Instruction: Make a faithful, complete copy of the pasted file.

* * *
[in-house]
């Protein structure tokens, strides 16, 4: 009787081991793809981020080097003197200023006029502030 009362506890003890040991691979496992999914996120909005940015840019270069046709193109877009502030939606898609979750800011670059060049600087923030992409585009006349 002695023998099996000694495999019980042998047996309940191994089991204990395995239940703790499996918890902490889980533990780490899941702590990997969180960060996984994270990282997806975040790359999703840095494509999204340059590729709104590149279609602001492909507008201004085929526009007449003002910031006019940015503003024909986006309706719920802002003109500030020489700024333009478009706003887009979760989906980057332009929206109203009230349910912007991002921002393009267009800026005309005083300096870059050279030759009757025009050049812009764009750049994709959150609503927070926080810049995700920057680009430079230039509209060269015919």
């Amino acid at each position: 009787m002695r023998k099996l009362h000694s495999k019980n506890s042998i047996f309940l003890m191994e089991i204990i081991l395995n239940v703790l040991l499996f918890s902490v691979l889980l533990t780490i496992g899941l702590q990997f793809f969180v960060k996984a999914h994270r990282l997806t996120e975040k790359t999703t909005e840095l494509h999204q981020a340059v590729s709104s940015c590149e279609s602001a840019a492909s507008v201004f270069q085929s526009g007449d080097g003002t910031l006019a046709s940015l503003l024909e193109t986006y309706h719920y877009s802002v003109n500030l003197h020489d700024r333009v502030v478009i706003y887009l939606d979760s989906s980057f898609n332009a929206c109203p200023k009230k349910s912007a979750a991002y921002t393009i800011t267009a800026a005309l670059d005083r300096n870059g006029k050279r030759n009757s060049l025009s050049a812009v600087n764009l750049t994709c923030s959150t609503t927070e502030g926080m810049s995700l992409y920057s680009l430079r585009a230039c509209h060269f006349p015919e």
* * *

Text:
[in-house]
């Protein structure tokens, strides 16, 4: 009787081991793809981020080097003197200023006029502030 009362506890003890040991691979496992999914996120909005940015840019270069046709193109877009502030939606898609979750800011670059060049600087923030992409585009006349 002695023998099996000694495999019980042998047996309940191994089991204990395995239940703790499996918890902490889980533990780490899941702590990997969180960060996984994270990282997806975040790359999703840095494509999204340059590729709104590149279609602001492909507008201004085929526009007449003002910031006019940015503003024909986006309706719920802002003109500030020489700024333009478009706003887009979760989906980057332009929206109203009230349910912007991002921002393009267009800026005309005083300096870059050279030759009757025009050049812009764009750049994709959150609503927070926080810049995700920057680009430079230039509209060269015919």
């Amino acid at each position: 009787m002695r023998k099996l009362h000694s495999k019980n506890s042998i047996f309940l003890m191994e089991i204990i081991l395995n239940v703790l040991l499996f918890s902490v691979l889980l533990t780490i496992g899941l702590q990997f793809f969180v960060k996984a999914h994270r990282l997806t996120e975040k790359t999703t909005e840095l494509h999204q981020a340059v590729s709104s940015c590149e279609s602001a840019a492909s507008v201004f270069q085929s526009g007449d080097g003002t910031l006019a046709s940015l503003l024909e193109t986006y309706h719920y877009s802002v003109n500030l003197h020489d700024r333009v502030v478009i706003y887009l939606d979760s989906s980057f898609n332009a929206c109203p200023k009230k349910s912007a979750a991002y921002t393009i800011t267009a800026a005309l670059d005083r300096n870059g006029k050279r030759n009757s060049l025009s050049a812009v600087n764009l750049t994709c923030s959150t609503t927070e502030g926080m810049s995700l992409y920057s680009l430079r585009a230039c509209h060269f006349p015919e």